In doing that, do you in turn have to in some way coordinate with, work with, or support anti-gay organizations in your efforts?
I don’t work with directly any anti-gay organizations personally. As a company, our job is to sell as many cars to as many people as we possibly can. Yes, there are people who are upset with some of the outreach we’ve done—the Olympic ads* in particular—but as a public company we have the right and obligation to sell and market to as many people as possible, and that includes the LGBT community. Again, we want our customer base to reflect our employee base, and vice versa.
*General Motors' Chevrolet made a big statement by showing gay couples for the first time in its TV commercials during the Sochi Olympics Opening Ceremonies.
Speaking of the Olympic ads, there was some backlash. If that became stronger, would General Motor’s stance be the same?
I don’t think it’s going to get any stronger than it has been. We’re standing firm. Our Chief Marketing Officer for Chevrolet is one of the guys behind the new advertising, and he has stood firm and explained to dealers that this is the right thing to do. Our CEO is behind it; Upper Management is behind it. We’re not going to waver, but we have to be intelligent about our outreach, and we’re doing a very good job of being smart about it. Our approach is intelligently influencing the influencers.
In reaching out to these LGBT influencers, does that mean you’re making contributions to their organizations?
We do contribute to some organizations in Michigan. I’m working on a PFLAG event right now. That’s contributing to their coffers, if you will, but we also believe in their efforts. We are a business. We want to get something out of it; we want to raise the awareness, and we want to get people into our product. When I do an event, there has to be a car there. We just did an event in San Francisco. We were lead sponsors with Google on Lesbians Who Tech*—795 lesbians in the technology industry in Silicon Valley. Chevrolet was there. We featured the Chevrolet Volt and the Chevrolet Spark because we know that particular demographic were early adopters and very interested in green technology. We don’t just write a check. We are there. We want them to meet our employees.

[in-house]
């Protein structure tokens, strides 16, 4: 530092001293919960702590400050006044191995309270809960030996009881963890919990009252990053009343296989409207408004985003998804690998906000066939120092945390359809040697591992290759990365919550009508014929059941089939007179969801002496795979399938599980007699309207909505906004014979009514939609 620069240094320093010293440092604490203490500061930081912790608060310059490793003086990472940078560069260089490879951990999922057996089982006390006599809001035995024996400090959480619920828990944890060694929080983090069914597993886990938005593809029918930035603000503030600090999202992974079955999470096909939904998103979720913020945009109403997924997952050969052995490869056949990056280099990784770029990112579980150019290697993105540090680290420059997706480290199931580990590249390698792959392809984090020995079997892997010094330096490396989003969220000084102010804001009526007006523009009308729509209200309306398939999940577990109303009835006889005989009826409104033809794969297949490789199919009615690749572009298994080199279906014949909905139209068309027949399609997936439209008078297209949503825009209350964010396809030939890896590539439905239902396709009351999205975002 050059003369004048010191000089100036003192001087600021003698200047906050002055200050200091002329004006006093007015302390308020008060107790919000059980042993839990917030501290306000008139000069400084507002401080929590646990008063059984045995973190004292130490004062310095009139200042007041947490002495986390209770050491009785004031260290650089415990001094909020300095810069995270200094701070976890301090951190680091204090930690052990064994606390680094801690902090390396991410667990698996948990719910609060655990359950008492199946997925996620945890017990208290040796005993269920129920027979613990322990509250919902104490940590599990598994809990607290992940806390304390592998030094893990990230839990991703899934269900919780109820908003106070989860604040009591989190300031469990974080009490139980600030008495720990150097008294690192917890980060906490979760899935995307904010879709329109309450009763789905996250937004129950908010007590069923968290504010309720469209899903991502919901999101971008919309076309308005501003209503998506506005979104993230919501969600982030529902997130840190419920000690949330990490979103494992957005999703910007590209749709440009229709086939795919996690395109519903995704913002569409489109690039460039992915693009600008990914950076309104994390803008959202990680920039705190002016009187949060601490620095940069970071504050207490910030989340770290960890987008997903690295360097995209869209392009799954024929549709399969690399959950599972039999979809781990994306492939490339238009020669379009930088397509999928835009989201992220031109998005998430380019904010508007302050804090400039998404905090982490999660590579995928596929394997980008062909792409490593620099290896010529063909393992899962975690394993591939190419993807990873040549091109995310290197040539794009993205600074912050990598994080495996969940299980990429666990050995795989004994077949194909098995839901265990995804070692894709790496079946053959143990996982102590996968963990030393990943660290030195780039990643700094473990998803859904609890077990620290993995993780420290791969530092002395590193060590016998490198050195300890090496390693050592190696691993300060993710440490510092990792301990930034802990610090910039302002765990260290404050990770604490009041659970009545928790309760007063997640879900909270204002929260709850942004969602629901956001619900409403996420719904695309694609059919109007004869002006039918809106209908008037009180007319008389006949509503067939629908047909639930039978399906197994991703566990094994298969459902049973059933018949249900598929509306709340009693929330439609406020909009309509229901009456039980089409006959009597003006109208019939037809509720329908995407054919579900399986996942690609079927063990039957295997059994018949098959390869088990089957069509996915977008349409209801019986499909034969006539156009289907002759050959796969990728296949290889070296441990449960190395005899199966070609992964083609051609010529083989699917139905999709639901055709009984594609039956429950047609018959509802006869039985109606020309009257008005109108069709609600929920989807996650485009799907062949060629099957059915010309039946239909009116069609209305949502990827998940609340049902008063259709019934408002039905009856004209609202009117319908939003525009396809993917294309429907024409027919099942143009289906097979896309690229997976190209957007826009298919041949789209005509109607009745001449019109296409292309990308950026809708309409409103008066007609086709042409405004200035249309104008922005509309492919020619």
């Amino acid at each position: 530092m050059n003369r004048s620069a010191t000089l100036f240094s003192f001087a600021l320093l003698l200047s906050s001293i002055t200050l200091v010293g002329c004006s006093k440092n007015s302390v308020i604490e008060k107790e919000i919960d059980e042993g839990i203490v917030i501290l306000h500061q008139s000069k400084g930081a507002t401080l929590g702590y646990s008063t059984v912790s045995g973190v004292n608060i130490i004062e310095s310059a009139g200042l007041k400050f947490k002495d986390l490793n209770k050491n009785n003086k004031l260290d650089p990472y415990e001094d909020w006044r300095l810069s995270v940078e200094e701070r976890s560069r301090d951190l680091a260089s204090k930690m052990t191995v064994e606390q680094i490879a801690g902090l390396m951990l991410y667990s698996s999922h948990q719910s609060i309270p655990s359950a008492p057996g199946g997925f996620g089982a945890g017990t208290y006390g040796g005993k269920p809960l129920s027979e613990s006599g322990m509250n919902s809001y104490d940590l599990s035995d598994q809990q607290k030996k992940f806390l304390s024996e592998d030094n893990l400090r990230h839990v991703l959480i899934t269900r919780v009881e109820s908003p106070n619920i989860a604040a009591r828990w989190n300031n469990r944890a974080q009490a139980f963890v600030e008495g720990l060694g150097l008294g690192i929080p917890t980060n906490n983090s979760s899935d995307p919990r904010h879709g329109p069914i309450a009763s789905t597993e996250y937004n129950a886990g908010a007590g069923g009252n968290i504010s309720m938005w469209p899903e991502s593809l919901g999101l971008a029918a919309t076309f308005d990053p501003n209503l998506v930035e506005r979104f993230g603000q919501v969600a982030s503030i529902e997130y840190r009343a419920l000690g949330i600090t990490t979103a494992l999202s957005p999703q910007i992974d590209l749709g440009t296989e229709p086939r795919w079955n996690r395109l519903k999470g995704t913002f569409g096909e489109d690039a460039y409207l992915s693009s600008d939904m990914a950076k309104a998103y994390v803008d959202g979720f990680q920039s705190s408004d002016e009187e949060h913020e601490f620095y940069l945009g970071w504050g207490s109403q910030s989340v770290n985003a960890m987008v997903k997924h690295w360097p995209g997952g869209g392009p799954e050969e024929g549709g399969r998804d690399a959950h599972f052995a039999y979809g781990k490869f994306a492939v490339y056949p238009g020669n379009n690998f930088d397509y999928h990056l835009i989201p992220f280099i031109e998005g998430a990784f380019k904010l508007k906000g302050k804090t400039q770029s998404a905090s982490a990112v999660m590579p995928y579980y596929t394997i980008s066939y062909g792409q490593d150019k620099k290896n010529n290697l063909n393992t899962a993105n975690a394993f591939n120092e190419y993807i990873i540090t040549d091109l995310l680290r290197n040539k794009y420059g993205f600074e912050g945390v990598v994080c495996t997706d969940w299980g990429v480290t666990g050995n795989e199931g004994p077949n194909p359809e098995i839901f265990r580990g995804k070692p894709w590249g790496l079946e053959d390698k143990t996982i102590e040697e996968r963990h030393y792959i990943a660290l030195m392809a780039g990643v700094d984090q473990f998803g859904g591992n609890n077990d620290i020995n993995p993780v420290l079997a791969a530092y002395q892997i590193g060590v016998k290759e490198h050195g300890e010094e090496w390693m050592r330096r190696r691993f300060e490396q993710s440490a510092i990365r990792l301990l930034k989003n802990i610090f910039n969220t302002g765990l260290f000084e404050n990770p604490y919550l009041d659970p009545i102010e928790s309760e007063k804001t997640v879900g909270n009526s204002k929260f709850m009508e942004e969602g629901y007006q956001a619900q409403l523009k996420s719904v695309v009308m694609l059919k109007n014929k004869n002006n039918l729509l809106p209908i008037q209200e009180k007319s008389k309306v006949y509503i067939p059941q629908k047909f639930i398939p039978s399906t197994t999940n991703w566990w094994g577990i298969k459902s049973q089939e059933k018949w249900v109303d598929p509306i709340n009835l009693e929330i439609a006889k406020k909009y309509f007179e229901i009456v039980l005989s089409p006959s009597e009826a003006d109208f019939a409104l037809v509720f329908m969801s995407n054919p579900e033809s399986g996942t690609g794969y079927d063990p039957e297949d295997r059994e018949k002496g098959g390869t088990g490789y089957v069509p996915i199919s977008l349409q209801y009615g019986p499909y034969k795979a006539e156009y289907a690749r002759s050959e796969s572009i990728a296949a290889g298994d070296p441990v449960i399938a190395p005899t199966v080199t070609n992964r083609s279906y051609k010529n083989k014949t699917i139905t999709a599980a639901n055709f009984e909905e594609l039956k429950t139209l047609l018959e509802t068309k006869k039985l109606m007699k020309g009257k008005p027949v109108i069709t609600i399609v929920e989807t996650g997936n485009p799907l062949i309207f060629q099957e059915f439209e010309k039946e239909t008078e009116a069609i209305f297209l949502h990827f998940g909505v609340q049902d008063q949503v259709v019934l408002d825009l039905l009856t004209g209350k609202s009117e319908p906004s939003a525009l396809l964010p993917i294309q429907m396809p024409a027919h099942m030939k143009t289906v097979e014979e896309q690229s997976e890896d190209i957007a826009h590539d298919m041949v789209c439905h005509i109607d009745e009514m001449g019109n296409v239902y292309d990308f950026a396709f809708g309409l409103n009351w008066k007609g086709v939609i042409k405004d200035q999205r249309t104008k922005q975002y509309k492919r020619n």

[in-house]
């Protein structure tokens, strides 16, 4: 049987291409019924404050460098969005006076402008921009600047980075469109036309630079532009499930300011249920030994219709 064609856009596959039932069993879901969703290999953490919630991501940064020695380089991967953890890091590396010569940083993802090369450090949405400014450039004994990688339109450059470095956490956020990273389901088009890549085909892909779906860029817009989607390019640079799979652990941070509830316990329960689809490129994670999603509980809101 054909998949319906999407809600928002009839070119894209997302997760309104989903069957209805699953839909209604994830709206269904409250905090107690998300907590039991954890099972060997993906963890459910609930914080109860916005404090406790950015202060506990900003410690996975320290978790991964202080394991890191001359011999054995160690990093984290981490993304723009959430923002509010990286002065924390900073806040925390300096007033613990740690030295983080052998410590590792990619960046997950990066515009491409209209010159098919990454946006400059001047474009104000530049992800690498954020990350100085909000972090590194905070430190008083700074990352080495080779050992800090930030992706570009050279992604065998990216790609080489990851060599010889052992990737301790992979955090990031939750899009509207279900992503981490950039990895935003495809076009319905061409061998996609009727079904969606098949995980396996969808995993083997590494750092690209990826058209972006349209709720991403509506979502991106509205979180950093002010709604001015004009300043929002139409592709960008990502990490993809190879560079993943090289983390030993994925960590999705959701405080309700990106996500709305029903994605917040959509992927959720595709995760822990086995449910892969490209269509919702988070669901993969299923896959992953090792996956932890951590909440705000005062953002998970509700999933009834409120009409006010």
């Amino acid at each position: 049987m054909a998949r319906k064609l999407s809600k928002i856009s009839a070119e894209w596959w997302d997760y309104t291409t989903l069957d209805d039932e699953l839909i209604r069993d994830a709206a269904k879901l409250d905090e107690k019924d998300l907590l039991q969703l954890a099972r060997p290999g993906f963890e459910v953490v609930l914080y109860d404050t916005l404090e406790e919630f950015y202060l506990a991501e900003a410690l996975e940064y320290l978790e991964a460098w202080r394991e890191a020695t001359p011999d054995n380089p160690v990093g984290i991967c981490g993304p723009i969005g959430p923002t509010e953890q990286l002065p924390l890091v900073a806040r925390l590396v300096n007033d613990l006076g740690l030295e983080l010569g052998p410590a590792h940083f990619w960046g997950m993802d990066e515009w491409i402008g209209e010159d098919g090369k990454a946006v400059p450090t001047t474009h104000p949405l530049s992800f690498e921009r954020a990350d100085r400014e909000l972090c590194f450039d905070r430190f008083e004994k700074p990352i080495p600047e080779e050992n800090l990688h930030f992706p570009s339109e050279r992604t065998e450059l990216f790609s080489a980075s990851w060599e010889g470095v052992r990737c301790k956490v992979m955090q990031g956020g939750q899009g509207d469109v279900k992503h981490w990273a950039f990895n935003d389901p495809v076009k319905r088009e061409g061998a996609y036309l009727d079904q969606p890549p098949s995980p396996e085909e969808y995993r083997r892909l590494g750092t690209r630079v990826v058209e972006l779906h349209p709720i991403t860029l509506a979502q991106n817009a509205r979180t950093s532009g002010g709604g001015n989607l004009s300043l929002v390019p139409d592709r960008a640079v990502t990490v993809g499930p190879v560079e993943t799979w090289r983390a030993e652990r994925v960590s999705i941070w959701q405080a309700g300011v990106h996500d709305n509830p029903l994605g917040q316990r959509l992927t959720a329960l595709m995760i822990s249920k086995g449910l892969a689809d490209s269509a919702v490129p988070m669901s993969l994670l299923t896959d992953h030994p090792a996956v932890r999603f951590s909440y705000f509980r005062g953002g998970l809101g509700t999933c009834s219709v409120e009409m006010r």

*The Lesbians Who Tech Summit increases visibility and tech participation in two historically underrepresented communities— the women’s and queer communities. The summit brings together hundreds of queer women in tech (and the people who love them). For more information, visit http://lesbianswhotech.org/summit/.
Do you feel that you’re on the cutting edge as compared to your competitors?
If you look at our outreach we are way ahead of our competitors. People know us as a big mid-western company and automatically make assumptions. No other car company has a person like me. We are playing catch-up because for whatever reason our products weren’t considered within the community.
Let’s switch gears a bit and talk about your employees. What is GM PLUS (People Like US)?
GM PLUS is the internal outreach group for GM. We have a lot of employee resource groups—African American, Asian American, Native American—and GM PLUS is the LGBT resource group. It’s a support group, and I believe one of the most active employee resource groups at GM. They do training for management teams around the company. They are the ones behind making sure management stays on track with equal benefits. They are a very influential group within the company and very active. They’ll go in and do education sessions about how to treat LGBT employees and break barriers on assumptions, etc. It’s more than a place for people to talk, meet, and have drinks. They do great work.
Every company that I’ve worked for has a policy of non-discrimination, but there seems to be something unique about General Motor’s policy as it relates to their LGBT employees. What does GM do to go above and beyond the normal legal requirements?